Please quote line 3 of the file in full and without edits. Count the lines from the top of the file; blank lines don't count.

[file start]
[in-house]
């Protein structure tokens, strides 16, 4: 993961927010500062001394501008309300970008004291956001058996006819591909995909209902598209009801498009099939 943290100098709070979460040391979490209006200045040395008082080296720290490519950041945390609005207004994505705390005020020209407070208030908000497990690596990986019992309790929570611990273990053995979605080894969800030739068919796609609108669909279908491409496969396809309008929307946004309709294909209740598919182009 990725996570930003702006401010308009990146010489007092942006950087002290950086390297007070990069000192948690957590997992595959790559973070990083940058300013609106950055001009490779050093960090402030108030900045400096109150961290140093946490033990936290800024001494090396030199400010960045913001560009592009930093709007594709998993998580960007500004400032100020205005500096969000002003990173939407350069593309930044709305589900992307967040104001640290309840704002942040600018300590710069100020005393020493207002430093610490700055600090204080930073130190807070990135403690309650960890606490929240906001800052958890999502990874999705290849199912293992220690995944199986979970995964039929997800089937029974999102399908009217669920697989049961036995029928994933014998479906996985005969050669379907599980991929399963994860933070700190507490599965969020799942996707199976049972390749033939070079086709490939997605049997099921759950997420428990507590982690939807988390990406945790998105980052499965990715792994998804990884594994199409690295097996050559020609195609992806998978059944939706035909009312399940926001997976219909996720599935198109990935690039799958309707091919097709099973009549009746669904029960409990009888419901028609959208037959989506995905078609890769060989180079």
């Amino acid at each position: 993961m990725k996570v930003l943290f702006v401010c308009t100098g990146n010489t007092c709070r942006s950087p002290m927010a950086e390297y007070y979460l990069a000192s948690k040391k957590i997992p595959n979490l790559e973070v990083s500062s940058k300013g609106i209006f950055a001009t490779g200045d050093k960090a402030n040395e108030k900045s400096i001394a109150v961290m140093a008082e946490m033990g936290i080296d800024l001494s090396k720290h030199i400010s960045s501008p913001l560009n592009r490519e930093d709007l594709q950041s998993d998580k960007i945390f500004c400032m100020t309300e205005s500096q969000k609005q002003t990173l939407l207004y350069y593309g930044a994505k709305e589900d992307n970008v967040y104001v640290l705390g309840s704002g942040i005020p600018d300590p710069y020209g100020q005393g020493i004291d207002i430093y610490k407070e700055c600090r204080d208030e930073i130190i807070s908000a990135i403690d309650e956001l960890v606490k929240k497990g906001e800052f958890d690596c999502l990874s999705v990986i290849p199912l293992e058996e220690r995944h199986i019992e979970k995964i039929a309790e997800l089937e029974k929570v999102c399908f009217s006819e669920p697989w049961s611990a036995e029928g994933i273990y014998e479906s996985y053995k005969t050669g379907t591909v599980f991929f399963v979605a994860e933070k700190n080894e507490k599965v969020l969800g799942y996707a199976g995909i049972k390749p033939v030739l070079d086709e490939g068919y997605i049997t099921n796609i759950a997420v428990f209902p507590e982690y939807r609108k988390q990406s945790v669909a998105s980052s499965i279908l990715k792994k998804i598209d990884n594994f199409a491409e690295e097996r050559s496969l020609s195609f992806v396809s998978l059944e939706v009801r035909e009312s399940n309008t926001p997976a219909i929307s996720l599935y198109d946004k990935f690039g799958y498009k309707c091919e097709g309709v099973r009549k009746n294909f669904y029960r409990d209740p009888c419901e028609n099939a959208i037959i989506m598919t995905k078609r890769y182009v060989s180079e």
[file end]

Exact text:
């Amino acid at each position: 993961m990725k996570v930003l943290f702006v401010c308009t100098g990146n010489t007092c709070r942006s950087p002290m927010a950086e390297y007070y979460l990069a000192s948690k040391k957590i997992p595959n979490l790559e973070v990083s500062s940058k300013g609106i209006f950055a001009t490779g200045d050093k960090a402030n040395e108030k900045s400096i001394a109150v961290m140093a008082e946490m033990g936290i080296d800024l001494s090396k720290h030199i400010s960045s501008p913001l560009n592009r490519e930093d709007l594709q950041s998993d998580k960007i945390f500004c400032m100020t309300e205005s500096q969000k609005q002003t990173l939407l207004y350069y593309g930044a994505k709305e589900d992307n970008v967040y104001v640290l705390g309840s704002g942040i005020p600018d300590p710069y020209g100020q005393g020493i004291d207002i430093y610490k407070e700055c600090r204080d208030e930073i130190i807070s908000a990135i403690d309650e956001l960890v606490k929240k497990g906001e800052f958890d690596c999502l990874s999705v990986i290849p199912l293992e058996e220690r995944h199986i019992e979970k995964i039929a309790e997800l089937e029974k929570v999102c399908f009217s006819e669920p697989w049961s611990a036995e029928g994933i273990y014998e479906s996985y053995k005969t050669g379907t591909v599980f991929f399963v979605a994860e933070k700190n080894e507490k599965v969020l969800g799942y996707a199976g995909i049972k390749p033939v030739l070079d086709e490939g068919y997605i049997t099921n796609i759950a997420v428990f209902p507590e982690y939807r609108k988390q990406s945790v669909a998105s980052s499965i279908l990715k792994k998804i598209d990884n594994f199409a491409e690295e097996r050559s496969l020609s195609f992806v396809s998978l059944e939706v009801r035909e009312s399940n309008t926001p997976a219909i929307s996720l599935y198109d946004k990935f690039g799958y498009k309707c091919e097709g309709v099973r009549k009746n294909f669904y029960r409990d209740p009888c419901e028609n099939a959208i037959i989506m598919t995905k078609r890769y182009v060989s180079e």